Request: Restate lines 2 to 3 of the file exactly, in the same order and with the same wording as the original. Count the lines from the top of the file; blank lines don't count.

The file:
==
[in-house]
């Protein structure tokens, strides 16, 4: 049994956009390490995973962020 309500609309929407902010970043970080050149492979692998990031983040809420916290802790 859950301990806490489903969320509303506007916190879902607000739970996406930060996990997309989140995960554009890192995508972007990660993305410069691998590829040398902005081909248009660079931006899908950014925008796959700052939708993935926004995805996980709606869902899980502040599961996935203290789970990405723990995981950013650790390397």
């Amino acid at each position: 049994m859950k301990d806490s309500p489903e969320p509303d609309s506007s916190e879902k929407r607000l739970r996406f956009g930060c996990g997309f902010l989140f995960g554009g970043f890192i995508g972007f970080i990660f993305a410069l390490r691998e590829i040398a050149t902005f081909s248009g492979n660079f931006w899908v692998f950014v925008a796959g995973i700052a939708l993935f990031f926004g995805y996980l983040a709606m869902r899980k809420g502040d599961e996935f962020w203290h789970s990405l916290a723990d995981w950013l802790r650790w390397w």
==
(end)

């Protein structure tokens, strides 16, 4: 049994956009390490995973962020 309500609309929407902010970043970080050149492979692998990031983040809420916290802790 859950301990806490489903969320509303506007916190879902607000739970996406930060996990997309989140995960554009890192995508972007990660993305410069691998590829040398902005081909248009660079931006899908950014925008796959700052939708993935926004995805996980709606869902899980502040599961996935203290789970990405723990995981950013650790390397």
């Amino acid at each position: 049994m859950k301990d806490s309500p489903e969320p509303d609309s506007s916190e879902k929407r607000l739970r996406f956009g930060c996990g997309f902010l989140f995960g554009g970043f890192i995508g972007f970080i990660f993305a410069l390490r691998e590829i040398a050149t902005f081909s248009g492979n660079f931006w899908v692998f950014v925008a796959g995973i700052a939708l993935f990031f926004g995805y996980l983040a709606m869902r899980k809420g502040d599961e996935f962020w203290h789970s990405l916290a723990d995981w950013l802790r650790w390397w």